When a tornado destroyed more than 90% of the buildings and trees in Greensburg in 2007, they built back with intention. When building from the ground up again, it turns out a lot of environmentally minded infrastructure just makes sense. Like an energy-efficient Emerald City. They installed energy-efficient windows. LED lights. They rebuilt the town to make it walkable. They invested in geothermal energy. The windows in the buildings were angled to let in more natural light. Soon, they’re even going to be building affordable housing. And, okay, Leonardo DiCaprio made a documentary about the town. You may not be hearing it here first.

Greensburg is tiny — the population is less than 1,000 people, but walking around might be a bit like seeing what the future could look like. The town is using 100% renewable energy all of the time. It’s powering Kook’s deli. Their arts center, which offers workshops and classes. The movie theater. And if you want to see all of it, you can rent a free bike from the Big Well Museum or even take a guided tour. Like Dorothy in the Emerald City, the thing to see in Greensburg is the architecture of the city itself. — Briana Brady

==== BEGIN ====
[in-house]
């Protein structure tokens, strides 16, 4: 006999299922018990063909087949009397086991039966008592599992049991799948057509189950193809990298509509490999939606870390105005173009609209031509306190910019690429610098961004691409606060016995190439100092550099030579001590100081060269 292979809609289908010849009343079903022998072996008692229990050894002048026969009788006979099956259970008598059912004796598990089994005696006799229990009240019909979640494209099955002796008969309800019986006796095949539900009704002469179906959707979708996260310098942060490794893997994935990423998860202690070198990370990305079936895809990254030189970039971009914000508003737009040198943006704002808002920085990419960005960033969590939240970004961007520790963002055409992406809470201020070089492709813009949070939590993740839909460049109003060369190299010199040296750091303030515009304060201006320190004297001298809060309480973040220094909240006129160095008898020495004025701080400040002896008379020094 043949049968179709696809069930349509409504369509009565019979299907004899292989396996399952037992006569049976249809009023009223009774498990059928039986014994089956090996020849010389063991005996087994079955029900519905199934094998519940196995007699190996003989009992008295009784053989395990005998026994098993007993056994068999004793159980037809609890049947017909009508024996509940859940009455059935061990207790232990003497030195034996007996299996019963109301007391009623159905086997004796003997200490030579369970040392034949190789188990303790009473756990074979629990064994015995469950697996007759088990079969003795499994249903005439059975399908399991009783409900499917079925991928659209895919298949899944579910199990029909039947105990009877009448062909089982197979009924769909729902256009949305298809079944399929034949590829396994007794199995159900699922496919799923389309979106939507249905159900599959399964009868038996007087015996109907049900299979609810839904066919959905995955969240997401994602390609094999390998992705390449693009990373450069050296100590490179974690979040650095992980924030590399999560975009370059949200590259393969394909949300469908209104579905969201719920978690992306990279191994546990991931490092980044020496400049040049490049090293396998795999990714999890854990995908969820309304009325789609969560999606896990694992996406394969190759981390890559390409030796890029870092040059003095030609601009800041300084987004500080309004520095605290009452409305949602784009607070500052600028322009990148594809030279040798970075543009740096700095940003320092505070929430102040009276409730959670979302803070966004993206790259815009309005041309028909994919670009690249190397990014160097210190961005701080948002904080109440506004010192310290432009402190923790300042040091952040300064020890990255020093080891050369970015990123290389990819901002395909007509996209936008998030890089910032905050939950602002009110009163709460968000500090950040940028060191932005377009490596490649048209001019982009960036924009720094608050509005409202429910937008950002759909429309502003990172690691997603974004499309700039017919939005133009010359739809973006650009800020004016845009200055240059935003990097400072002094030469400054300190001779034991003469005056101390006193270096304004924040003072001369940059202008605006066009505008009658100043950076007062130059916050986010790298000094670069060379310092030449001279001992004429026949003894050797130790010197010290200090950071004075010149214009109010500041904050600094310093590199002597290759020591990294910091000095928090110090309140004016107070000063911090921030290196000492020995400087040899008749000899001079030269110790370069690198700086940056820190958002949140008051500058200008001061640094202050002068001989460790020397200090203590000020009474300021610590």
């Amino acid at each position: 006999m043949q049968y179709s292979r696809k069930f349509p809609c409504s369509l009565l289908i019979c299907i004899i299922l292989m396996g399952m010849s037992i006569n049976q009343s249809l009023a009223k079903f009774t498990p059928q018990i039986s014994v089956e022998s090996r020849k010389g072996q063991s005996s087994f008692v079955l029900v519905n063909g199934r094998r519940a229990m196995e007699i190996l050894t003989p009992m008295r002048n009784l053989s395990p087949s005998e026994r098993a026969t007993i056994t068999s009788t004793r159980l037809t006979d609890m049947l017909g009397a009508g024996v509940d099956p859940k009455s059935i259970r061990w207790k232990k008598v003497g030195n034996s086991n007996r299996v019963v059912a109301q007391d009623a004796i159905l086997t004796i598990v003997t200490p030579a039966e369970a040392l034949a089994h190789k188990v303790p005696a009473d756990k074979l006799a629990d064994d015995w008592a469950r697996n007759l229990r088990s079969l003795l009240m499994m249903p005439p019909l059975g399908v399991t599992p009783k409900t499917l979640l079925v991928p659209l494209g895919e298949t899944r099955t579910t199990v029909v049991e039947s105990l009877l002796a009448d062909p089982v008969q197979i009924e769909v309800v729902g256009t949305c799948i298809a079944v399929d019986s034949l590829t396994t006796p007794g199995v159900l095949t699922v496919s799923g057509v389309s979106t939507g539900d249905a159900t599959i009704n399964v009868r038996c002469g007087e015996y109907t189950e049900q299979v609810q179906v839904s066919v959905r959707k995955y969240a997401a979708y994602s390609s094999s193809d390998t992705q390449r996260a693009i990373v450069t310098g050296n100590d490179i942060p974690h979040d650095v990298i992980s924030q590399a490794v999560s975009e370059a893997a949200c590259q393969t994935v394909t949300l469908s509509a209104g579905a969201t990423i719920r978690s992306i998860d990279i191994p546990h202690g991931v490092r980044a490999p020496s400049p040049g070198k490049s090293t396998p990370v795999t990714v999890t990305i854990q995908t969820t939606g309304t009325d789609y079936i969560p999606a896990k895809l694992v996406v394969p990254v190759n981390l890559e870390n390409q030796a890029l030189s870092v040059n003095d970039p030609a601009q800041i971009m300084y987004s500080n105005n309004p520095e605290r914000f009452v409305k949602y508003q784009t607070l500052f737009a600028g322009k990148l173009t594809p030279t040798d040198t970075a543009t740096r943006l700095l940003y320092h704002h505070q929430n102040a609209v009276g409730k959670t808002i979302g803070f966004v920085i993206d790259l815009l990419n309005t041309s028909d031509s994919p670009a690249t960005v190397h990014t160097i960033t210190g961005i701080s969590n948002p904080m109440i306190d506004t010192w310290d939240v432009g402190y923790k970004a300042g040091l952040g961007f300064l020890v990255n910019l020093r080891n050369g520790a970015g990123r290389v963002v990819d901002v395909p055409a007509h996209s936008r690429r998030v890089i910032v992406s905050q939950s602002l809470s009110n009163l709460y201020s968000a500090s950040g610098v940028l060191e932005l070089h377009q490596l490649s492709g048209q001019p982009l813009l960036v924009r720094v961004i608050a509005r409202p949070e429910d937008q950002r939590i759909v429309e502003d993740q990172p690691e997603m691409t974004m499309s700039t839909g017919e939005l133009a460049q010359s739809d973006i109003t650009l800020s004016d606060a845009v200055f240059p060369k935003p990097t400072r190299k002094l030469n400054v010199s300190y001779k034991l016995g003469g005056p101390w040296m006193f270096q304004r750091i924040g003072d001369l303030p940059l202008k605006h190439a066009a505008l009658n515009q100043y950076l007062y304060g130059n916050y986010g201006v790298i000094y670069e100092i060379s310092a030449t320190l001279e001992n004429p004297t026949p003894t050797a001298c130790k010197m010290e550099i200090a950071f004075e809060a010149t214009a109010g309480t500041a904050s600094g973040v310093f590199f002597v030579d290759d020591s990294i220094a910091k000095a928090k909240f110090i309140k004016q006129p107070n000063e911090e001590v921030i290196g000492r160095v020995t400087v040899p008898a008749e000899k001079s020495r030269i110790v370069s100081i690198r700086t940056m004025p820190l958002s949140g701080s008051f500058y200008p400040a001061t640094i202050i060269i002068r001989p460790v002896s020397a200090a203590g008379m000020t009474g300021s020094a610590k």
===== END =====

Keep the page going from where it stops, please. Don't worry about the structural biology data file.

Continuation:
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Not to be outdone…

There’s a part of us that likes the above places because they’re unexpected. They’re not all destinations for any occasion, but more often waypoints worth seeing and supporting. These big cities, however, are not to be outdone. They have resources aplenty and the critical mass to put eco-friendly programs into action. Below are a few of our nation’s more populous cities that are putting some real muscle into green living. 

Portland Steel Bridge and Mt. Hood. Portland, Oregon. Photo via Shutterstock.